Drawing on Joseph Meeker’s The Comedy of Survival – Studies in Literary Ecology (1974), Elgin argues that beyond the more generic romantic fiction (as is Meeker’s focus), fantasy literature specifically, as a genre within the comic literary tradition, has the potential to reassess ecological values and critique the environmental crisis. Understanding tragedy as the literary mode that has shaped “Western humanity’s attitudes toward nature” (259), Elgin connects tragic philosophy to the ecological crisis, because the tragic mode glorifies the superiority (often by religious decree) of humanity over nature and “clearly asserts that the world revolves around humanity” (259). Comedy, on the other hand, Elgin describes as the mode in which humanity reaffirms rather than denies its relationship with the physical world, as the comic mode is “essentially connective” (255). Elgin argues that while comedy often portrays humans as “foolish, bungling, lecherous, smelly, and pretentious”, it also “sees them as compassionate, not in obedience to a dogma or creed, but in response to the accumulation of experience” [sic] (Elgin 262).Therefore, according to Elgin, fantasy literature has “adopted a comic conception of humanity, placing its emphasis upon humanity as part of a total environment or system and acknowledging the absolute dependence of humanity upon that system” (Elgin 264).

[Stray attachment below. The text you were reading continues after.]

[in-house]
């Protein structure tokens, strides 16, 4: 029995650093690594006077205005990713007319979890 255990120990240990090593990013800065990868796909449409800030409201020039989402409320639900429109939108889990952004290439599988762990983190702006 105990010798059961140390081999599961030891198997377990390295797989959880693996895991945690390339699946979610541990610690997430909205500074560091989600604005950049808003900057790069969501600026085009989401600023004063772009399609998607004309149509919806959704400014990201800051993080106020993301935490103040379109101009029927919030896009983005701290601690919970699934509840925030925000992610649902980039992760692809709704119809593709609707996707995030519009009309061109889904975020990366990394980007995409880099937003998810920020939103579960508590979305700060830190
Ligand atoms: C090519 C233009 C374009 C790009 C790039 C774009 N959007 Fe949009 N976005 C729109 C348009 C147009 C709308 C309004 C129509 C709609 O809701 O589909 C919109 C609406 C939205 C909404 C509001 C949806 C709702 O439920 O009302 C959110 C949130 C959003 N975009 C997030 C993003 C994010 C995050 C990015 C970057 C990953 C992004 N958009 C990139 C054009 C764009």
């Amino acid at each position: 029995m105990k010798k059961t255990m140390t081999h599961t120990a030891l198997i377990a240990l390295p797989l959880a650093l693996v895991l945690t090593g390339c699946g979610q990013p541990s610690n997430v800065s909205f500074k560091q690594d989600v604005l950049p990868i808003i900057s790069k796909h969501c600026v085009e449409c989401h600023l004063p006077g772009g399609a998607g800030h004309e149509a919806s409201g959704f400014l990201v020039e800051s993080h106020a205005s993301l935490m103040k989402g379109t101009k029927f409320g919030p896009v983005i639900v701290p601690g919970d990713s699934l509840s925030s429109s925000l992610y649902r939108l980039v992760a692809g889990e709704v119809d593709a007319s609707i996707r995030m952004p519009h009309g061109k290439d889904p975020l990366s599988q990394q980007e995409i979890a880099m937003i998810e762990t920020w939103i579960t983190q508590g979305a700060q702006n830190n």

Elgin thus links “Western” mimetic literature (or realism) to tragedy and anthropocentrism, and fantasy literature to comedy and ecocentrism, arguing that tragedy encompasses the belief “that nature is made for humankind; that human morality transcends natural limits; and that the individual human personality is supremely important” (260). Elgin then points out how this belief or assumption ties directly in with “‘causes’ of the ecological crisis”, and argues that the tendency in “Western” culture to favour the tragedy over the comedy, is one of the ways in which ecocritical thought is repressed and ignored in critical discourse (260). Fantastic literature has an intrinsic accessibility to ecological (comic) modes of thinking. Although Elgin, to the contemporary reader, might seem to draw rather narrow conclusions based on a widely encompassing field, the dichotomy between tragedy, realism, and anthropocentrism on the one hand, and comedy, fantasy, and ecology on the other, could be useful for an ecocritical approach to fantasy.